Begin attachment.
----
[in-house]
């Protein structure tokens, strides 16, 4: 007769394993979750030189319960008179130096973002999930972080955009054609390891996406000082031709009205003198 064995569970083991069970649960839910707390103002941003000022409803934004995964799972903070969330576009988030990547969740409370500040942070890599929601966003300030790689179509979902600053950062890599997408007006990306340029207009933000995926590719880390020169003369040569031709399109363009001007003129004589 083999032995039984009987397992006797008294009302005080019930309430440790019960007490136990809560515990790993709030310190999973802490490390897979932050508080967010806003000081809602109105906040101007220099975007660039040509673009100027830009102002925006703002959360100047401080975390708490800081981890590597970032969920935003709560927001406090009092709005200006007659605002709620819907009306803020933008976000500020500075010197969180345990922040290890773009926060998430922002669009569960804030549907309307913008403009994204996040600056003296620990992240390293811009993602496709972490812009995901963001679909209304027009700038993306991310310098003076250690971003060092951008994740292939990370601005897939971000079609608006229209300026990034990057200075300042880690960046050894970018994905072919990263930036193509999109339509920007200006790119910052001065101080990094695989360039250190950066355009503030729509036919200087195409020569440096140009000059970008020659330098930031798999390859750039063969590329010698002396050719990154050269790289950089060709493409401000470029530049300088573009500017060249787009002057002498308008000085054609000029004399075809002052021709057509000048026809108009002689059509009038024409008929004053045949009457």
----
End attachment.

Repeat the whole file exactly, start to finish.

[in-house]
């Protein structure tokens, strides 16, 4: 007769394993979750030189319960008179130096973002999930972080955009054609390891996406000082031709009205003198 064995569970083991069970649960839910707390103002941003000022409803934004995964799972903070969330576009988030990547969740409370500040942070890599929601966003300030790689179509979902600053950062890599997408007006990306340029207009933000995926590719880390020169003369040569031709399109363009001007003129004589 083999032995039984009987397992006797008294009302005080019930309430440790019960007490136990809560515990790993709030310190999973802490490390897979932050508080967010806003000081809602109105906040101007220099975007660039040509673009100027830009102002925006703002959360100047401080975390708490800081981890590597970032969920935003709560927001406090009092709005200006007659605002709620819907009306803020933008976000500020500075010197969180345990922040290890773009926060998430922002669009569960804030549907309307913008403009994204996040600056003296620990992240390293811009993602496709972490812009995901963001679909209304027009700038993306991310310098003076250690971003060092951008994740292939990370601005897939971000079609608006229209300026990034990057200075300042880690960046050894970018994905072919990263930036193509999109339509920007200006790119910052001065101080990094695989360039250190950066355009503030729509036919200087195409020569440096140009000059970008020659330098930031798999390859750039063969590329010698002396050719990154050269790289950089060709493409401000470029530049300088573009500017060249787009002057002498308008000085054609000029004399075809002052021709057509000048026809108009002689059509009038024409008929004053045949009457």